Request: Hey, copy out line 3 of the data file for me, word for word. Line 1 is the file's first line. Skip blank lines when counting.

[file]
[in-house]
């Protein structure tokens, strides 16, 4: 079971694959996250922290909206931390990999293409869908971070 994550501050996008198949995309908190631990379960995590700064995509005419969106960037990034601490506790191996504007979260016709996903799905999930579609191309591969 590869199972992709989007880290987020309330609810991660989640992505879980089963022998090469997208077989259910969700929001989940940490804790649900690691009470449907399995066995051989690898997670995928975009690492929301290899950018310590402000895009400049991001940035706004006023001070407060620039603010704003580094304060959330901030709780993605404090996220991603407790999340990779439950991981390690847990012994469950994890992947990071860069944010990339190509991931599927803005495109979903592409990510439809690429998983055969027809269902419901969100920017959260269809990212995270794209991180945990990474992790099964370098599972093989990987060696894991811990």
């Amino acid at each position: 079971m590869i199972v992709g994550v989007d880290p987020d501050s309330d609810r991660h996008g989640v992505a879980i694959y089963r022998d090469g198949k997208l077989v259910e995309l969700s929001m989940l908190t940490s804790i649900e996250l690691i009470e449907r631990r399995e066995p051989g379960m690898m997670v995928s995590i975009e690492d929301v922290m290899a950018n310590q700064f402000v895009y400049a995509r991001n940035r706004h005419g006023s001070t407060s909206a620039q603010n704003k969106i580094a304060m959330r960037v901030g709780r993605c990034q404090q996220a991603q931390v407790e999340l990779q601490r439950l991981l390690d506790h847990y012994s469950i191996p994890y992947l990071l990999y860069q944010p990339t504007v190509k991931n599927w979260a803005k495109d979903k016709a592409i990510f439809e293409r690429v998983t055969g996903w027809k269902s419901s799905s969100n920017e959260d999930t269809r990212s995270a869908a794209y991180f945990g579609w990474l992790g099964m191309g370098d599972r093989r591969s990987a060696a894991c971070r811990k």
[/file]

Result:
């Amino acid at each position: 079971m590869i199972v992709g994550v989007d880290p987020d501050s309330d609810r991660h996008g989640v992505a879980i694959y089963r022998d090469g198949k997208l077989v259910e995309l969700s929001m989940l908190t940490s804790i649900e996250l690691i009470e449907r631990r399995e066995p051989g379960m690898m997670v995928s995590i975009e690492d929301v922290m290899a950018n310590q700064f402000v895009y400049a995509r991001n940035r706004h005419g006023s001070t407060s909206a620039q603010n704003k969106i580094a304060m959330r960037v901030g709780r993605c990034q404090q996220a991603q931390v407790e999340l990779q601490r439950l991981l390690d506790h847990y012994s469950i191996p994890y992947l990071l990999y860069q944010p990339t504007v190509k991931n599927w979260a803005k495109d979903k016709a592409i990510f439809e293409r690429v998983t055969g996903w027809k269902s419901s799905s969100n920017e959260d999930t269809r990212s995270a869908a794209y991180f945990g579609w990474l992790g099964m191309g370098d599972r093989r591969s990987a060696a894991c971070r811990k």